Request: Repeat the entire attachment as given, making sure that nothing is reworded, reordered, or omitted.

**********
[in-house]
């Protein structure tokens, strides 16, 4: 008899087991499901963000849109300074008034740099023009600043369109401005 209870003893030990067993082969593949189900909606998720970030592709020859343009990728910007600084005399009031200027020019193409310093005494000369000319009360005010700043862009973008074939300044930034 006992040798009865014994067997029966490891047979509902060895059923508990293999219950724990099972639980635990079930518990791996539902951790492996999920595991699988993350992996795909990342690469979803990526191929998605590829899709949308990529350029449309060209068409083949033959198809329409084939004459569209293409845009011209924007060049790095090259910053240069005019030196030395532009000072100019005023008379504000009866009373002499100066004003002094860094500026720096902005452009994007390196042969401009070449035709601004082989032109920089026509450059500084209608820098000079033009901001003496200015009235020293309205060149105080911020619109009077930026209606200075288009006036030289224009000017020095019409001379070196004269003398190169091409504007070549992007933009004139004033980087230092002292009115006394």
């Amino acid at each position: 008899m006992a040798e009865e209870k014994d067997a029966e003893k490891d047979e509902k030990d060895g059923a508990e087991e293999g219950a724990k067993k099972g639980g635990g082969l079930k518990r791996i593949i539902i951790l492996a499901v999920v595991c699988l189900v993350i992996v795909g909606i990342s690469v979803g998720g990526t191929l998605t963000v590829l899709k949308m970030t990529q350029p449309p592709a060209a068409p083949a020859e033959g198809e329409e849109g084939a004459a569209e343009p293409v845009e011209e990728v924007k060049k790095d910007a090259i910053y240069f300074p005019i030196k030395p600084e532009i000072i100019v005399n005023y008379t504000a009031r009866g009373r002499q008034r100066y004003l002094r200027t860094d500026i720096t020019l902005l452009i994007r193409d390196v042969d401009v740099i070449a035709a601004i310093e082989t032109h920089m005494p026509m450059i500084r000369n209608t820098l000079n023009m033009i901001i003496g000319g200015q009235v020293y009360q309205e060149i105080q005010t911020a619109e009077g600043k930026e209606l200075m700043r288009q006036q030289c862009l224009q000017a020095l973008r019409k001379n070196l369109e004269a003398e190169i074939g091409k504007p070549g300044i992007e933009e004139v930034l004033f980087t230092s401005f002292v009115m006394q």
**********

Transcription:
[in-house]
């Protein structure tokens, strides 16, 4: 008899087991499901963000849109300074008034740099023009600043369109401005 209870003893030990067993082969593949189900909606998720970030592709020859343009990728910007600084005399009031200027020019193409310093005494000369000319009360005010700043862009973008074939300044930034 006992040798009865014994067997029966490891047979509902060895059923508990293999219950724990099972639980635990079930518990791996539902951790492996999920595991699988993350992996795909990342690469979803990526191929998605590829899709949308990529350029449309060209068409083949033959198809329409084939004459569209293409845009011209924007060049790095090259910053240069005019030196030395532009000072100019005023008379504000009866009373002499100066004003002094860094500026720096902005452009994007390196042969401009070449035709601004082989032109920089026509450059500084209608820098000079033009901001003496200015009235020293309205060149105080911020619109009077930026209606200075288009006036030289224009000017020095019409001379070196004269003398190169091409504007070549992007933009004139004033980087230092002292009115006394």
């Amino acid at each position: 008899m006992a040798e009865e209870k014994d067997a029966e003893k490891d047979e509902k030990d060895g059923a508990e087991e293999g219950a724990k067993k099972g639980g635990g082969l079930k518990r791996i593949i539902i951790l492996a499901v999920v595991c699988l189900v993350i992996v795909g909606i990342s690469v979803g998720g990526t191929l998605t963000v590829l899709k949308m970030t990529q350029p449309p592709a060209a068409p083949a020859e033959g198809e329409e849109g084939a004459a569209e343009p293409v845009e011209e990728v924007k060049k790095d910007a090259i910053y240069f300074p005019i030196k030395p600084e532009i000072i100019v005399n005023y008379t504000a009031r009866g009373r002499q008034r100066y004003l002094r200027t860094d500026i720096t020019l902005l452009i994007r193409d390196v042969d401009v740099i070449a035709a601004i310093e082989t032109h920089m005494p026509m450059i500084r000369n209608t820098l000079n023009m033009i901001i003496g000319g200015q009235v020293y009360q309205e060149i105080q005010t911020a619109e009077g600043k930026e209606l200075m700043r288009q006036q030289c862009l224009q000017a020095l973008r019409k001379n070196l369109e004269a003398e190169i074939g091409k504007p070549g300044i992007e933009e004139v930034l004033f980087t230092s401005f002292v009115m006394q």